Technical :- Microsoft – SQL Server – Indexes – Repetitive Suggestion (2013-Nov)
Basically, the scenario is that you are writing SQL Scripts and you rightfully inspect it using “Display Estimated Query Plan”.
And, SQL Server suggests that you are missing indexes that make things run better and faster. And, so you look at the suggested index and it makes sense per the query. And, so you go create it.
Once the suggested index has been created, you re-visit the “Display Estimated Query Plan” and it comes back asking you to to re-create the same index.
I have touched on the same issue in the past. In a posting titled:
Technical – Microsoft – SQL Server – Missing Indexes – Helper Tools – Repetitive Suggestions
I rested on Paul Randal’s advice and went with applying Service Pack 2 to my MS SQL Server 2008/R2 RTM system.
But, now with SP2 in place, I saw the same problem a couple of weeks ago. In the next few paragraphs, I will talk about what I tried.
Here is a sample table definition
use [tempdb] go set nocount on go if object_id('dbo.promotionOffer') is null begin print 'creating table'; --drop table dbo.promotionOffer create table dbo.promotionOffer ( [id] int not null identity(1,1) primary key , [offerStartDate] datetime not null , [offerExpirationDate] datetime not null , [corporateID] int not null ) print 'created table'; end
Here is sample query:
declare @travelStartDate datetime declare @travelEndDate datetime set @travelStartDate = '4/1/2013' set @travelEndDate = '4/14/2013' select tblPromotionOffer.[id] , tblPromotionOffer.offerStartDate , tblPromotionOffer.offerExpirationDate , tblPromotionOffer.corporateID from dbo.promotionOffer tblPromotionOffer where tblPromotionOffer.[offerStartDate] < @travelStartDate and tblPromotionOffer.[offerExpirationDate] > @travelEndDate
In our real system, we added data through the traditional means. But, for our lab let us spoon feed data.
truncate table dbo.promotionOffer go insert into dbo.promotionOffer ( [offerStartDate] , [offerExpirationDate] , [corporateID] ) select dateadd(day, rand() * 1000, SYSDATETIME()) , dateadd(day, rand() * 1010 + 7, SYSDATETIME()) , 1 go 100000
And, so back to the problem.
When I issue the “Display Estimated Query Plan” button, we get a warning that an helpful index is not in place.
And, so I went and created it:
create index idx_OfferStartDate on dbo.[promotionOffer] ( [offerStartDate] )
Created Index with included columns
Happy that I now have an index in place, I went back and retried the “Display Estimated Query Plan” button.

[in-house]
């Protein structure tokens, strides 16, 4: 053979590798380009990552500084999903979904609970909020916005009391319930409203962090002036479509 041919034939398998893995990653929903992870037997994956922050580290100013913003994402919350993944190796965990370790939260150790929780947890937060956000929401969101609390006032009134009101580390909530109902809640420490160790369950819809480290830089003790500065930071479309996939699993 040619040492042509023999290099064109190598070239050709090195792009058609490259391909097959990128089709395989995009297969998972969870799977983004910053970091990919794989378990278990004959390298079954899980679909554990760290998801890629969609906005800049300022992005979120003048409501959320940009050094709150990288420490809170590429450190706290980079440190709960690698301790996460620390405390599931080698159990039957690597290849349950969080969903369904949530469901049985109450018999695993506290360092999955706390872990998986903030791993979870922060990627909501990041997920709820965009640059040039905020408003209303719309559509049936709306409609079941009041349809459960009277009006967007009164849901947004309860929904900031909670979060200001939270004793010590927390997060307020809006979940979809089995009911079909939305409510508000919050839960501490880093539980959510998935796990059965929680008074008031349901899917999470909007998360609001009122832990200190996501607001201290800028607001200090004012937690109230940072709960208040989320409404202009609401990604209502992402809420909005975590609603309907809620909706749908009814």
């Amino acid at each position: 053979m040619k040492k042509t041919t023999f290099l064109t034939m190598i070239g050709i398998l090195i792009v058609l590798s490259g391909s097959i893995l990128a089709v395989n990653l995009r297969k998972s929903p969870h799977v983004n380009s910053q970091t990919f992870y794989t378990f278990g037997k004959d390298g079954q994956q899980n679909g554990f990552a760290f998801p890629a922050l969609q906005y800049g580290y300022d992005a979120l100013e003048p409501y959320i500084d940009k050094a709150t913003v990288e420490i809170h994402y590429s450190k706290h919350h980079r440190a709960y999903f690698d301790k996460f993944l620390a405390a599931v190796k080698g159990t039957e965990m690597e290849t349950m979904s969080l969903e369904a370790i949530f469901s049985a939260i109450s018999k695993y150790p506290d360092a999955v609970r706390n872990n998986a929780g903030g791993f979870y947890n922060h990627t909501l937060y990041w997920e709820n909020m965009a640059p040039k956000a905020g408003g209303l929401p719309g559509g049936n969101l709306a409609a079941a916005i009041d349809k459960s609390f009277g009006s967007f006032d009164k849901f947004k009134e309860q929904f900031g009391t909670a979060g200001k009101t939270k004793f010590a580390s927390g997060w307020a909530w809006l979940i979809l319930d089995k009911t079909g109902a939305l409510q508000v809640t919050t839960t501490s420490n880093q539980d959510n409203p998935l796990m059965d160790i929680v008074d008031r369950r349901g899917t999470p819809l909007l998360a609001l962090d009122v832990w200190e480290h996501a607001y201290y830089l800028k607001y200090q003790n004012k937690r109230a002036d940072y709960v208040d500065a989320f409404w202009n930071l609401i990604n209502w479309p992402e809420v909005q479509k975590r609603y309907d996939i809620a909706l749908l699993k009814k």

But, I am still getting the same warning that an helpful index is not in place.
The only difference between the index in place and the one SQL is suggesting is that the one being suggested has a lot more included columns.
And, so I went ahead with dropping the existing index and re-created it. During this creation I ensured that I noted the included columns:
if exists ( select * from sys.indexes tblIndex where tblIndex.object_id = object_id('[dbo].[promotionOffer]') and tblIndex.name = 'idx_OfferStartDate' ) begin drop index [dbo].[promotionOffer].[idx_OfferStartDate] end go create index idx_OfferStartDate on dbo.[promotionOffer] ( [offerStartDate] ) includes ( [corporateID] )
Retried “Display Estimated Execution Plan”
Once again, ran the query through the “Display Estimated Execution Plan”, but no help.
Returned back to the Query and Determined if other indexes can help
So I returned back to the Query wanting to see if another index will help…
Here is the Query:
set @travelStartDate = '4/1/2013' set @travelEndDate = '4/14/2013' select tblPromotionOffer.offerStartDate , tblPromotionOffer.offerExpirationDate from dbo.promotionOffer tblPromotionOffer with (nolock) where tblPromotionOffer.[offerStartDate] < @travelStartDate and tblPromotionOffer.[offerExpirationDate] > @travelEndDate
So the columns that we are comparing against are offerStartDate and offerExpirationDate.
Let us create a corresponding index on offerExpirationDate.
Compare new index on the second qualifier column
We create that secondary index as:
if exists ( select * from sys.indexes tblIndex where tblIndex.object_id = object_id('[dbo].[promotionOffer]') and tblIndex.name = 'idx_OfferExpirationDate' ) begin drop index [dbo].[promotionOffer].[idx_OfferExpirationDate] end go create index idx_OfferExpirationDate on dbo.[promotionOffer] ( [offerExpirationDate] ) includes ( [corporateID] )
No more warnings
When we now issue “Display Estimated Query Plan”, we are glad no more warnings.
Now we have two indexes; it makes sense to compare them and review our workload to see if we need both indexes or one is more worthy than the other.
Compare Indexes using “DBCC SHOW_STATISTICS”
The “DBCC SHOW_STATISTICS” statement allows us to quickly review and compare our indexes.
We are able to do the following things:
- When the index’s statistics were last updated
- How many records the indexes have and how many of them were sampled (during the last Statistics update)
- How many buckets was used to group each the statistics histogram
- The index’s density ( 1/ number-of-unique values)
- And, for each index column how much if affected the index’s length and density — these two attributes play a role in the expensiveness of the index and whether it has enough variability
DBCC SHOW_STATISTICS ('dbo.promotionOffer', 'idx_OfferStartDate') with stat_header; DBCC SHOW_STATISTICS ('dbo.promotionOffer', 'idx_OfferExpirationDate') with stat_header;
Note, the scenario I painted above is not real. It is just intended to give as broad a guideline on our troubleshooting path as possible.
In summary, here are some things that are real:
- As “Display Estimated execution plan” only gives one index suggestion per run, it sometimes gets confused when it digs in its plan to give that one suggestion; it very well might re-pick one you have already addressed.
- We saw his on a Microsoft SQL Server – v2008 R2 with SP2 instance